Phase 2: Maintenance
After reaching the target temperature after induction, it is important to reduce body temperature variation and shivering before rewarming. Also, it is very important to prevent and treat various complications that may occur during TH. The most used surface cooling device, gel pads attached to the skin, is non-invasive and convenient but has disadvantages in that skin necrosis and shivering can occur more easily. Endovascular devices using endovascular insertion and a catheter are invasive and can cause complications, such as infection, bleeding, and venous thrombosis, therefore, it should be used with caution. To decrease temperature variability, using temperature-modulating devices with servo-controls and gradient temperature changes is recommended [15]. During this phase, potential complications caused by hypothermia can occur (Table 3). Let’s study more about them.

Potential cardiovascular complications

In the early stage of TH, blood pressure rises due to peripheral vasoconstriction and hypotension thereafter due to hypovolemia caused by cold diuresis decreases cardiac output and induces arrhythmia including bradycardia [20,24]. If hypovolemia is corrected, mild to moderate hypothermia does not decrease myocardial contractility or induce hypotension [25]. Therefore, it is an important point to correct hypovolemia. Osmotic agents are often used for patients with severe TBI and central diabetes insipidus (DI) due to ICP, so it is important to check volume status and properly manage volume treatment. According to a recent publication, hypertonic saline enhances ICP and cerebral perfusion pressure more than mannitol does, so, because of the effect of volume expansion, hypertonic saline can be useful during TH [26].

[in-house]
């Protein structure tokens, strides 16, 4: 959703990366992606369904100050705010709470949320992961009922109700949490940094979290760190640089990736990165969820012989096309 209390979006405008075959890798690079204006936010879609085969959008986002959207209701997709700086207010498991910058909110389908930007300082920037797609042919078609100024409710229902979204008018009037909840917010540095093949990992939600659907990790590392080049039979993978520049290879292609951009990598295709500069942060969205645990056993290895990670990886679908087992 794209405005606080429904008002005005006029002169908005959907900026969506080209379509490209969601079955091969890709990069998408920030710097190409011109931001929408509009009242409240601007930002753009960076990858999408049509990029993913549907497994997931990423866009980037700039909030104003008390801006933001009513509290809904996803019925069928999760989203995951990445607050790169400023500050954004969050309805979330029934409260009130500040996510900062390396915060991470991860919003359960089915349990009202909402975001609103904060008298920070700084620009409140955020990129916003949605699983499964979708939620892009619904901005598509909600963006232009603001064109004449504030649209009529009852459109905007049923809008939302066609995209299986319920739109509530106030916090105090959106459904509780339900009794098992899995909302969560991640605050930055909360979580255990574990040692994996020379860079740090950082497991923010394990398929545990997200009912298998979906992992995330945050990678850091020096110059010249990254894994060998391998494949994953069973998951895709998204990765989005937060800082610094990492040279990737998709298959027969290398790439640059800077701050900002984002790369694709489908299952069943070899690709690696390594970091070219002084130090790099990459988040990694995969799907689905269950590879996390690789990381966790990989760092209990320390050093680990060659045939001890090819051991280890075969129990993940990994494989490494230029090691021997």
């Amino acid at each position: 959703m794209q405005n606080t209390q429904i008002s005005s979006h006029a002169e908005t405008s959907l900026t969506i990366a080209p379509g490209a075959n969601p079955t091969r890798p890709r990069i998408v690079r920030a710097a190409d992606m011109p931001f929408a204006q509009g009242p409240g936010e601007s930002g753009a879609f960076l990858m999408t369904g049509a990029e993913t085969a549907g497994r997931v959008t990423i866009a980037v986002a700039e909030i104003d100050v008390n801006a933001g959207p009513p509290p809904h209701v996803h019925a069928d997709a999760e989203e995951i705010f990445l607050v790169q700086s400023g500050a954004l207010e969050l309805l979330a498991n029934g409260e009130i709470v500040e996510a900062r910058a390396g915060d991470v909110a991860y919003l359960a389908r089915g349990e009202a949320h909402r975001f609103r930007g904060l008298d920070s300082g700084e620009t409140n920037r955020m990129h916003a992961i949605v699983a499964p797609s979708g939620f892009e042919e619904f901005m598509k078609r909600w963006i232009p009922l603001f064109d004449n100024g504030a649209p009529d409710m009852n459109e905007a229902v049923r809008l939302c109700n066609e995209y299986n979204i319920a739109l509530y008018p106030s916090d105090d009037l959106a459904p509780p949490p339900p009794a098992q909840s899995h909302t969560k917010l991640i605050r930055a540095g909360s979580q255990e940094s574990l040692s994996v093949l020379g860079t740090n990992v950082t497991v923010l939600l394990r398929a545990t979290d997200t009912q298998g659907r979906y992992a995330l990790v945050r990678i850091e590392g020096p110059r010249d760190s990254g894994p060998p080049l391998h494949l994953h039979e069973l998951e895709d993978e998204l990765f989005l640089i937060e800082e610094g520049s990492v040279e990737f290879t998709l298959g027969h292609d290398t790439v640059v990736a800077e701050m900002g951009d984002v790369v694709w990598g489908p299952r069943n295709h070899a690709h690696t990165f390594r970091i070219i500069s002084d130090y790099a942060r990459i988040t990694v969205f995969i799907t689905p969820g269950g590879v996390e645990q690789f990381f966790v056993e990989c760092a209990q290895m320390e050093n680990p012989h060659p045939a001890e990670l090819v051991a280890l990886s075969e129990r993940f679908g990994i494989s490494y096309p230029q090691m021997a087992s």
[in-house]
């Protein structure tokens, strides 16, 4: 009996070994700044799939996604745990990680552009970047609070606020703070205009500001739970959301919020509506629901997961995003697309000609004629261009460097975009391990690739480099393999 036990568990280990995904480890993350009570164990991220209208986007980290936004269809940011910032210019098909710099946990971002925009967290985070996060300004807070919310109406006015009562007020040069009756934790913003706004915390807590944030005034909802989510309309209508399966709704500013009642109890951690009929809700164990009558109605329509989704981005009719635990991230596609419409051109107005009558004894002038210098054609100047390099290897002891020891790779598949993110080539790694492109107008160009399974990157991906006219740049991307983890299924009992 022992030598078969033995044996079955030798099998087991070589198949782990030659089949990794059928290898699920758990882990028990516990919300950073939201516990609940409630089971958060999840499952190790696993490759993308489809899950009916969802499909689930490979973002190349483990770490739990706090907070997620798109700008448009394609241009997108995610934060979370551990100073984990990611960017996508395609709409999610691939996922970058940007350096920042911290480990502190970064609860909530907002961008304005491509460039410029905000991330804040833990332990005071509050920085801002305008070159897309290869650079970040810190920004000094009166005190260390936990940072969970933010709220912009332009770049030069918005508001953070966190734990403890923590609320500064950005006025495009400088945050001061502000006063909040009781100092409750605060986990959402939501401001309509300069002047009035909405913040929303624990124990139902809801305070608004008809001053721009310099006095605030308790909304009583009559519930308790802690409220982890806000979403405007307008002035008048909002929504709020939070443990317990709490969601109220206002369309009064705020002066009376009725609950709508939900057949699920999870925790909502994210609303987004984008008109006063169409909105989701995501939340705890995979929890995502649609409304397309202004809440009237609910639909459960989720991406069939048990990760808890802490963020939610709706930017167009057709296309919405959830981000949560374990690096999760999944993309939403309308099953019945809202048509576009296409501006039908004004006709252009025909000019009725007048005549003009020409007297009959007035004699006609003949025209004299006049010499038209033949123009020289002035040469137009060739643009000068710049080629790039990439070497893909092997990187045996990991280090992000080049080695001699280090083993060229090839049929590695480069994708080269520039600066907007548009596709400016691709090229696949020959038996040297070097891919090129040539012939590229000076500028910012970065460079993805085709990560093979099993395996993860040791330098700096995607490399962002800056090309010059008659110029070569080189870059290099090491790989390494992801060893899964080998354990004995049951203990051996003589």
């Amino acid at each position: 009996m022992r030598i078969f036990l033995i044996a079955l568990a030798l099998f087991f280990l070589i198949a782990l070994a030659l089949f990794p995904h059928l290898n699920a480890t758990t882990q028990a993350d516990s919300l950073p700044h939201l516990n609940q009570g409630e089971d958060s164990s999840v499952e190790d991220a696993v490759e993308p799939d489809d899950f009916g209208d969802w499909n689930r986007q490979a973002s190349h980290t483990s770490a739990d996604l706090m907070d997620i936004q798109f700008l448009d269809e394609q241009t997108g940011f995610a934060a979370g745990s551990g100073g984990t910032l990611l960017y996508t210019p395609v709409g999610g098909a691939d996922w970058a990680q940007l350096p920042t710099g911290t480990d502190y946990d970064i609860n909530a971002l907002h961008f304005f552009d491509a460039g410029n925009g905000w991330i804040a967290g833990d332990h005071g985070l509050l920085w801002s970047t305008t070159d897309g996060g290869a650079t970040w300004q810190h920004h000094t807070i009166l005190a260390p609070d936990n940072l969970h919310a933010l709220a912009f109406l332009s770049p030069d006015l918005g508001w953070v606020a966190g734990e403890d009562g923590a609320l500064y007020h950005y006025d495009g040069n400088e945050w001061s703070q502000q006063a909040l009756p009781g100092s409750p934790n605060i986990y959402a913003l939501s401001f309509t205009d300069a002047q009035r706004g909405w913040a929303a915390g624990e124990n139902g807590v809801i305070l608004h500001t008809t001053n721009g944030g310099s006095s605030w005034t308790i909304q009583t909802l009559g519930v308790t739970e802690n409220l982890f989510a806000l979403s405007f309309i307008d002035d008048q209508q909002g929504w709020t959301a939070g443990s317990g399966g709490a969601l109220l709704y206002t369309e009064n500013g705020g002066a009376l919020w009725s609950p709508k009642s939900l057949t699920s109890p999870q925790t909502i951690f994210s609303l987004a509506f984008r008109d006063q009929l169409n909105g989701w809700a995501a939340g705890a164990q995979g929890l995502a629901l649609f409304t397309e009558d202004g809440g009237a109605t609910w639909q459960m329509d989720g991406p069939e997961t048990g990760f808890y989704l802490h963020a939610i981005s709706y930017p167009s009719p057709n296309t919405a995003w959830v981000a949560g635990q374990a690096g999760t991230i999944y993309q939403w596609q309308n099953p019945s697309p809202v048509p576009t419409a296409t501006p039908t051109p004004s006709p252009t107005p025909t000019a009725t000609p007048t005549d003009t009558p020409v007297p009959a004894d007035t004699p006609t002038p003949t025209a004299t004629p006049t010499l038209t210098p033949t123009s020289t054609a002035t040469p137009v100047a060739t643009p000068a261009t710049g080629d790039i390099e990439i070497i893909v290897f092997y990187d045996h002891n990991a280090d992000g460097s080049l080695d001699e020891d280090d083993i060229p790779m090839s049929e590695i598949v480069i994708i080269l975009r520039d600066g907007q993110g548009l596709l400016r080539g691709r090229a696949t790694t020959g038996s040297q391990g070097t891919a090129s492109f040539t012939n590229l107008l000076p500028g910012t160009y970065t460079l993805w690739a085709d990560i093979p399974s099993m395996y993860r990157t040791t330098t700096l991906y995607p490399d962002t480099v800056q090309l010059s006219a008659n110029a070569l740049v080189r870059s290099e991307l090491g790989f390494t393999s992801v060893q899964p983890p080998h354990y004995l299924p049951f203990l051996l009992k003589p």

Potential immunologic complications

Many patients with severe TBI have the risk of catheter-related infection related to multiple trauma wounds, postoperative status, central line, intubation tube, foley catheter, etc. Pneumonia is the most common complication due to aspiration in the unconscious state of the early stage of severe TBI. In these conditions, TH increases the risk of infection due to immunosuppression and leukopenia. Therefore, to check whether infection is progressing during TH maintenance, protocolized care for infection monitoring should be needed. If infection control is not proper and goes to sepsis, the mortality risk increases significantly.